20121011, 01:27 PM (ISO 8601)
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20121011, 01:38 PM (ISO 8601)
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Re: Mathematics and precedence rules
Calculators tend to evaluate X<op>Y left to right.
Its possible they (mis) used a calculator, well see above (several posts)
I don't use Facebook, is it possible to get an extract ?
Or old HP style calculators.
The standard implementation (since the days of Fortran) is to convert infix to postfix, and then process the resultant stack.
Infix: 6,,1,x,0,+,2,/,2,=
Postfix: 6,1,0,x,,2,2,/,+,=Last edited by nedz; 20121011 at 01:39 PM.
π = 4
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20121011, 01:48 PM (ISO 8601)
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Re: Mathematics and precedence rules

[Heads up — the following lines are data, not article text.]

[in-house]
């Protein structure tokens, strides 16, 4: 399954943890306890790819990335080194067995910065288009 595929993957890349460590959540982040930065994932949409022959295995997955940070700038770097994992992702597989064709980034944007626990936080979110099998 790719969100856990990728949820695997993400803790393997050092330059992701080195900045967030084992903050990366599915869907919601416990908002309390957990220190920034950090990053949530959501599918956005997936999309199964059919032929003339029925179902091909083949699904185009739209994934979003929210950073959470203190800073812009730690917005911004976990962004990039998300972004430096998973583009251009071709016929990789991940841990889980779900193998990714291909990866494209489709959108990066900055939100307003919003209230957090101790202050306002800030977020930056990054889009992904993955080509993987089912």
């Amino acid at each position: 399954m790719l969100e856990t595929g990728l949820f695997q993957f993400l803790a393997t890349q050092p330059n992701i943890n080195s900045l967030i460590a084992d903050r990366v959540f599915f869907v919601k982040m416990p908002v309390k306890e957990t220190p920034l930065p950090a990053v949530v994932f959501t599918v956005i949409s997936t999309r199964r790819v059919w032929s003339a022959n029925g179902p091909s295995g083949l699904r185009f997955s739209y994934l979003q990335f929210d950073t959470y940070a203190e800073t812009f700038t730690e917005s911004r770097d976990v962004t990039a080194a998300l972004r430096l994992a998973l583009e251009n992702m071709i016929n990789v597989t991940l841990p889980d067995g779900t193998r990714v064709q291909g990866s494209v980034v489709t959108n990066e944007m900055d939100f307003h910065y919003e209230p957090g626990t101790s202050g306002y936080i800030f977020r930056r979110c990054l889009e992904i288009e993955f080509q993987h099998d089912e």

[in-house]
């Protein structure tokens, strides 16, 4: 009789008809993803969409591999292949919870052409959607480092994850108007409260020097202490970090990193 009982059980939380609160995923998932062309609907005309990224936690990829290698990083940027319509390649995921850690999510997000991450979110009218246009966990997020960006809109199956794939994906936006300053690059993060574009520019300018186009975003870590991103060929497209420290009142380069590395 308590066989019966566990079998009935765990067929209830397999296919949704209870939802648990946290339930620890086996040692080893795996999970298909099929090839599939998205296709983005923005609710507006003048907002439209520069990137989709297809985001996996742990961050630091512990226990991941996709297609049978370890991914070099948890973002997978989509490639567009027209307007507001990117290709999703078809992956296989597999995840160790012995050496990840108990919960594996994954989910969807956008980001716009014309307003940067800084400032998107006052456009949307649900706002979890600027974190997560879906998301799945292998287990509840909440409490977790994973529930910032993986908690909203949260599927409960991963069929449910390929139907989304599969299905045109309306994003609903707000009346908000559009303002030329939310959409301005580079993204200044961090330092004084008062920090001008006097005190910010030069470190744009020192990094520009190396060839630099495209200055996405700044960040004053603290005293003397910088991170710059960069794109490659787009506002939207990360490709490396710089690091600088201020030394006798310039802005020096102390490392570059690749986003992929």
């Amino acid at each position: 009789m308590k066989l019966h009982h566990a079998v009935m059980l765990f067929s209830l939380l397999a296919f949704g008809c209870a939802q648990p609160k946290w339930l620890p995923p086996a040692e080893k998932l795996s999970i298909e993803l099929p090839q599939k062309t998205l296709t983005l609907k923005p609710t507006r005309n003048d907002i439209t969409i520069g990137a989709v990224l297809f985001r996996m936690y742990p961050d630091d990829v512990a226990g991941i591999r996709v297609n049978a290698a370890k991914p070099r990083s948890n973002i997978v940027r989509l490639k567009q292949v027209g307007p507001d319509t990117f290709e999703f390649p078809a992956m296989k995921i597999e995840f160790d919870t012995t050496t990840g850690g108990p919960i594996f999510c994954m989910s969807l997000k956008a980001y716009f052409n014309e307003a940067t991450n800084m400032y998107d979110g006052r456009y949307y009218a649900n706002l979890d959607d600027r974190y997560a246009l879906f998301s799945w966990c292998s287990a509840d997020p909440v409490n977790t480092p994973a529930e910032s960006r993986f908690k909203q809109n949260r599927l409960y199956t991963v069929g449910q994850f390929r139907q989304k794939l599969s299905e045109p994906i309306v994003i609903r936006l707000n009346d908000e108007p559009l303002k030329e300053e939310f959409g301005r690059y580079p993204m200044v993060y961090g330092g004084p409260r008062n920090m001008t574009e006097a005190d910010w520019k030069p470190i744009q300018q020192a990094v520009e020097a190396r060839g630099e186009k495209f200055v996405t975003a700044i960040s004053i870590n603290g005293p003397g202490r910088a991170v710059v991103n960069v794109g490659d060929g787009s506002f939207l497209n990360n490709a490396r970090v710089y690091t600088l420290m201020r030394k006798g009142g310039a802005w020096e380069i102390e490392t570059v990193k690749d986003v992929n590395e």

I honestly don't see what the harm of putting brackets in the equation here is? Really, other than making people look dumb what does it accomplish?
Also, I would like to say as someone who does a lot of maths, order of operations doesn't really come up as often as people here seem to think. It's good to know, I guess, but no mathematician is ever going to write 61*0+2/2, they're just going to write 7.
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Originally Posted by The Extinguisher

20121011, 01:56 PM (ISO 8601)
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Re: Mathematics and precedence rules
It shouldn't be needed, even if to some it would be more comfortable to work with.
No, but you DO have things similar in form like
f(t)=6v_{0}*t+v_{1}/v_{3}
Evaluate at t=0 if
and x=0 for t=0
v_{0}=1x
v_{1}=2x+2
v_{3}=2
Not actual equation for anything; t isn't time, v isn't velocity, x is arbitrary variable.Last edited by AsteriskAmp; 20121011 at 01:57 PM.
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20121011, 02:02 PM (ISO 8601)
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Re: Mathematics and precedence rules